Q&A

Debbie Dingell on taking up husband's conservation legacy

Lawmakers from both sides of the aisle filed to the House floor last week to celebrate anticipated passage of legislation that would improve parks, protect public lands and grow local outdoor recreation economies.

For Rep. Debbie Dingell (D-Mich.), the occasion was more personal. "This is an emotional moment for me," she said in her floor speech, fighting back tears.

"This legislation is the culmination of decades of work by the conservation community and my late husband," she continued. "I am proud to stand with my colleagues on both sides of the aisle and continue the Dingell conservation legacy."

Her husband was, of course, Rep. John Dingell, also a Michigan Democrat, who died February 2019 at the age of 92. He was first elected in 1954 and retired in 2015. Debbie Dingell was elected to succeed him.

The Dingells were somewhat lost in the narrative leading up to last week's passage of the "Great American Outdoors Act," which would guarantee full, yearly funding for the Land and Water Conservation Fund for the first time since the program was created in 1964 — plus drive down some of a $20 billion backlog of deferred maintenance projects at national parks and on public lands (E&E Daily, July 23).

Advertisement

Election year politics determined who would lead the charge to pass H.R. 1957, which cleared the Senate and the House in the period of a month and could be signed into law by President Trump as early as next week.

Vulnerable Senate Republicans and House Democrats were singled out by their parties to be the faces of the effort in hopes of boosting their reelection campaigns.

But it was John Dingell who helped write the original LWCF and then spent the next several decades trying to make sure it had the money necessary to do the job for which it was intended — an uncertainty when funding each year was left to the whims of congressional appropriators.

In recognition of his work, congressional leaders made him the namesake of the John D. Dingell Jr. Conservation, Management and Recreation Act in March 2019, which among other things permanently reauthorized the LWCF.

Debbie Dingell stood over Trump's shoulder in the Oval Office as he signed that bill into law, just weeks after her husband's death.

This week — five days after the House vote and as mourners lined up outside the Capitol to pay their respects to another longtime congressman, the late civil rights icon John Lewis (D-Ga.) — Debbie Dingell spoke with E&E News by phone.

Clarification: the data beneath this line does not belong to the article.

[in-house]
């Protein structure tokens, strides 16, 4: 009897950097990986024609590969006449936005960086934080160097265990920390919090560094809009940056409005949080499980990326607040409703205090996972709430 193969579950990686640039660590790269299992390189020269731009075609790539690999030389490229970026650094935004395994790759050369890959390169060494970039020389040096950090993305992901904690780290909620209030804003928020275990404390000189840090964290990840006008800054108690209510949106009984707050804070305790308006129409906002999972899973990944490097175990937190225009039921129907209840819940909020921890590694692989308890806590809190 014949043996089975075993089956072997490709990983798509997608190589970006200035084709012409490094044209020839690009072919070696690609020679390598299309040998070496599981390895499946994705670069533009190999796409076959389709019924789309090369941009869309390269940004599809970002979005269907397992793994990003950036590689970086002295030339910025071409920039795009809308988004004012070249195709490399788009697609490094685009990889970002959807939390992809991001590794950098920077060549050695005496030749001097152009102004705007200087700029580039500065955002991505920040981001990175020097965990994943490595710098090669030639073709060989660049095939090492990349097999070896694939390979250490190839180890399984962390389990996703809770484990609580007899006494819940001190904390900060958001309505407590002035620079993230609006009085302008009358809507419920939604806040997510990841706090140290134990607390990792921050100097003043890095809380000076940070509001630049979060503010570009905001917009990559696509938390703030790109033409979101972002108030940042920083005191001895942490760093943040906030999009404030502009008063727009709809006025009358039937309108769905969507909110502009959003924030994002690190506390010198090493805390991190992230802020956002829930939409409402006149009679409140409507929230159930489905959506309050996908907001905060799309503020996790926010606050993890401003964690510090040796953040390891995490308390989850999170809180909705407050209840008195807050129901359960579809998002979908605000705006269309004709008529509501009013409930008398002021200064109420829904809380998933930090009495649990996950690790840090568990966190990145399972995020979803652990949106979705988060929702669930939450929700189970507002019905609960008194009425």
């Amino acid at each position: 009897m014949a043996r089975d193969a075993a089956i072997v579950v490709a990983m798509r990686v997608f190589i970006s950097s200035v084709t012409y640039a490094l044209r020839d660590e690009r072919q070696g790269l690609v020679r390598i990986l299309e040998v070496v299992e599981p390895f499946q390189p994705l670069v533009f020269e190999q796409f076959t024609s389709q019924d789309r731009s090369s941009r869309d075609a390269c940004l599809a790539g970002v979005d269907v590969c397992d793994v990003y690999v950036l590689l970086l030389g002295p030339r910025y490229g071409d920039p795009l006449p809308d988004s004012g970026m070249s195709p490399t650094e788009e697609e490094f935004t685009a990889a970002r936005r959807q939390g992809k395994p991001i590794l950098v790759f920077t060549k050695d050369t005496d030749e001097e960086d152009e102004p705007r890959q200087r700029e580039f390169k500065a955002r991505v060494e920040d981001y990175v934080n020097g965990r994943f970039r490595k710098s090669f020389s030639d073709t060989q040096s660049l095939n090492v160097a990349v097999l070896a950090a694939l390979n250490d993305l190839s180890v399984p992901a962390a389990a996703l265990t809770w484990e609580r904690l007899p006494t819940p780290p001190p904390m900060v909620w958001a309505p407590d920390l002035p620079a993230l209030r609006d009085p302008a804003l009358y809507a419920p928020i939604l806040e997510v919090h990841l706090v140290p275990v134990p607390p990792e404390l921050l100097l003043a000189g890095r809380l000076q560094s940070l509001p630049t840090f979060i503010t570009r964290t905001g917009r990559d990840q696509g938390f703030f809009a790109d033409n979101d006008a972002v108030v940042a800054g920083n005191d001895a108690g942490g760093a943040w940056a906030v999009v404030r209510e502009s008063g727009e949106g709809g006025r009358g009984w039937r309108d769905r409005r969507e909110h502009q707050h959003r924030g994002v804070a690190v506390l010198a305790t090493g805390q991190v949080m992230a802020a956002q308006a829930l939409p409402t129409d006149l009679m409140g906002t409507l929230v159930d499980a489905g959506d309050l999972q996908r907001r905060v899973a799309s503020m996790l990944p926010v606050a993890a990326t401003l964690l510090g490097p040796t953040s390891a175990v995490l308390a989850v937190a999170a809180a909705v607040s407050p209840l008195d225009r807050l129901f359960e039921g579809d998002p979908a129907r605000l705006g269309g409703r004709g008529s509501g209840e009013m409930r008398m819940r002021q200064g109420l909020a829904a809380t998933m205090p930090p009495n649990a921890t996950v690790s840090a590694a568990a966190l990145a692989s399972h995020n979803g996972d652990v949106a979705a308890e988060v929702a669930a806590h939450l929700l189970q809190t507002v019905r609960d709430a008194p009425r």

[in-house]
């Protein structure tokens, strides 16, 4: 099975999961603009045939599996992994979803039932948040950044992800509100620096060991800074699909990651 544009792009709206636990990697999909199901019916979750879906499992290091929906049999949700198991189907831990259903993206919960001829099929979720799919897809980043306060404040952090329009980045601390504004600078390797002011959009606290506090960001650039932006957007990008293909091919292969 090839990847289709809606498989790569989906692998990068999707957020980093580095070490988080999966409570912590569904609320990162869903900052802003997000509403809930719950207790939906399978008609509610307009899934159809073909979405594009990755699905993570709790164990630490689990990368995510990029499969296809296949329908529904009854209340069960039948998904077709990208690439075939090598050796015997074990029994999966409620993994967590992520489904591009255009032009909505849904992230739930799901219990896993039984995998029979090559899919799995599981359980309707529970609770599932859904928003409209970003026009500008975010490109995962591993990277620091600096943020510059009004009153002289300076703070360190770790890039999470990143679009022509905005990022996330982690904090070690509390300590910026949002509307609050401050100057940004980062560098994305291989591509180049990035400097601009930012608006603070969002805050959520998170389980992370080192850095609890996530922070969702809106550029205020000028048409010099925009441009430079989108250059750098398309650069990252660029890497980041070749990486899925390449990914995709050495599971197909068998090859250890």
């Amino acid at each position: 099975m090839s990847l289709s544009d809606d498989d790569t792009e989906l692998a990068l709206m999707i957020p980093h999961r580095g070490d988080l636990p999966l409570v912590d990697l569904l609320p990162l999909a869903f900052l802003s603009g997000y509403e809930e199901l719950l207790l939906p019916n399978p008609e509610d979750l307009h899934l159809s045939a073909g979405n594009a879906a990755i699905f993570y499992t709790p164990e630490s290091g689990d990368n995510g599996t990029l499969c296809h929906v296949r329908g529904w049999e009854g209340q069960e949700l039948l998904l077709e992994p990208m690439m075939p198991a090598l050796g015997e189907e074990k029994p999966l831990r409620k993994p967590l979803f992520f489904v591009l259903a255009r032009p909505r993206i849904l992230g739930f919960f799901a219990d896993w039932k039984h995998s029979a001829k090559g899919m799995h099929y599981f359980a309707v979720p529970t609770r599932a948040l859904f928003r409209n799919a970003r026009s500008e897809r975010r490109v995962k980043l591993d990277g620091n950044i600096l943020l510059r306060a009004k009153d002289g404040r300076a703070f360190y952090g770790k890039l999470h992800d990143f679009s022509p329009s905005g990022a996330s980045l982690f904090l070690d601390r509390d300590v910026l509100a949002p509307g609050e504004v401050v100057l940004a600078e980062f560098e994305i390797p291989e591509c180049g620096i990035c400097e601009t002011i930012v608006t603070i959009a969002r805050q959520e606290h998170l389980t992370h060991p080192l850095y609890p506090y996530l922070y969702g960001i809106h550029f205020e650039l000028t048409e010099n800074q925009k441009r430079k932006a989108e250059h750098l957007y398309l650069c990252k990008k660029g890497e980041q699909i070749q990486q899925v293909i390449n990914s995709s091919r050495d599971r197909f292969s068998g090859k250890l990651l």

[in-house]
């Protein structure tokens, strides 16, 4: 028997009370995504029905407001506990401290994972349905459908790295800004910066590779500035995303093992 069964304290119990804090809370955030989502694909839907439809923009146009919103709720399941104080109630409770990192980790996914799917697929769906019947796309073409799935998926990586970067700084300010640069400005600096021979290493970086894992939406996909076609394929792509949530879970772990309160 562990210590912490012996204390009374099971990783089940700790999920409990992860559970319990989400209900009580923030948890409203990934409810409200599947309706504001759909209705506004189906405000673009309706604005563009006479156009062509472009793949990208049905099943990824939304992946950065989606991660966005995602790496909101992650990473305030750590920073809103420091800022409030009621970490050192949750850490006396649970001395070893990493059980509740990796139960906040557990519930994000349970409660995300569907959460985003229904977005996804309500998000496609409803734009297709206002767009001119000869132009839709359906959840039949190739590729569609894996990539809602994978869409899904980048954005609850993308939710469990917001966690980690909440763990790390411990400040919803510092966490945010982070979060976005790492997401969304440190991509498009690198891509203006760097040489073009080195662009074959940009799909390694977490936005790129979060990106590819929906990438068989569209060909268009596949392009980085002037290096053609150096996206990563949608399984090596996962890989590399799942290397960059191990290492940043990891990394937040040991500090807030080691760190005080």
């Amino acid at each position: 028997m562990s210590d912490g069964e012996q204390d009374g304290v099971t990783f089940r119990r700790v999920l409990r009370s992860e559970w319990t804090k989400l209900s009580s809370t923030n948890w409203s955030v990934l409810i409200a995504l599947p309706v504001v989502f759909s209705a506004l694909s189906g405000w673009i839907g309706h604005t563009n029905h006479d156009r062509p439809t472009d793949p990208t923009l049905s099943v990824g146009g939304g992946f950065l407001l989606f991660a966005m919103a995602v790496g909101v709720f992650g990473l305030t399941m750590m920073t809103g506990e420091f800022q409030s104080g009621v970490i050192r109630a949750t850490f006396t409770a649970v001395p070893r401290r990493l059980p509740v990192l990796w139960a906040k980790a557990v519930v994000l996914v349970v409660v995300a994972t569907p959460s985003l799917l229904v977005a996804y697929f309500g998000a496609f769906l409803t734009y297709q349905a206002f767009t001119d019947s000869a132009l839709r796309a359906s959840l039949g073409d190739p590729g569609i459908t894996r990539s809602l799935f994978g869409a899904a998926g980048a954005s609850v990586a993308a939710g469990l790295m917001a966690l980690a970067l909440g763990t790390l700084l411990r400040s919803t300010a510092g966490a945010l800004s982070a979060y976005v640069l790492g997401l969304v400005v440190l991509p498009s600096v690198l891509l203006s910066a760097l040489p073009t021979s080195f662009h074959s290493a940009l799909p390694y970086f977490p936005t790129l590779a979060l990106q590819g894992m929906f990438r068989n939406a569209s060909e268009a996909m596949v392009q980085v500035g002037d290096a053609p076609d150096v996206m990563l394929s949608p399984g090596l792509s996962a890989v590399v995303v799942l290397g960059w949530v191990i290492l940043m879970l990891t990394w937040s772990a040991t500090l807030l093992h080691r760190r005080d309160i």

She talked about her relationship with the outdoors and the environment, the conservation policy legacy she now shares with her late husband, and what she wants to work on next.

What was your relationship with the outdoors like growing up?

My relationship growing up with the outdoors was probably different than John's in that he loved the woods. He loved to hunt. If he could have lived outdoors his entire life he probably would have. He applied to be a full-time park ranger, and if he had gotten that he would have done that.

I grew up in the water. The St. Clair River. I lived in the water. I can remember fishing at age 3 and 4, catching the minnows. And as I got older, the boating.

To this day, peace to me — if I were to escape — would be to that inner tube floating down the river. The water has always been something that has always been very important to me.

You ran for this House seat as your own person, of course, but you represent the same district as your husband did, and I can imagine there are issues he led on that you knew you wanted to continue leading on, too. Was conservation one of those issues for you?

Protecting the Great Lakes has always been a passion of mine because I remember the importance of it. I remember when the water got dirty. I remember when we couldn't eat the fish. I remember when we worked to clean it up.

I actually remember, you know, where I grew up, St. Clair — I lived in St. Clair, but Canada was as close, probably, from my front window as the Cannon Building is the Capitol. It was very close. I mean, I didn't understand national borders then, but when I was young I knew the name of every freighter.

I probably didn't understand the importance as a kid the way I do now, but the importance of the Great Lakes to the economic development, the importance between the two countries.

For John, that was important, too, but for me, the water, that is a natural resource that we must protect.

But I also loved butterflies and birds, and to this day I still watch them. It was a sign this year when I saw my first monarch butterfly at my house the day before John's birthday, and then I went to the wildlife refuge the day of his birthday and saw a monarch butterfly there.

Mr. Dingell worked on legislative precursors to the 2019 bill ultimately named for him, and to the "Great American Outdoors Act." Do you have any memories about his work on those earlier efforts?

Well John Dingell — most people don't realize this. I didn't realize this, I do now, I didn't then — it was his love of the outdoors, his days as a park ranger. If you walked with him in Colorado, he would give you the name of every bird, every plant, every species.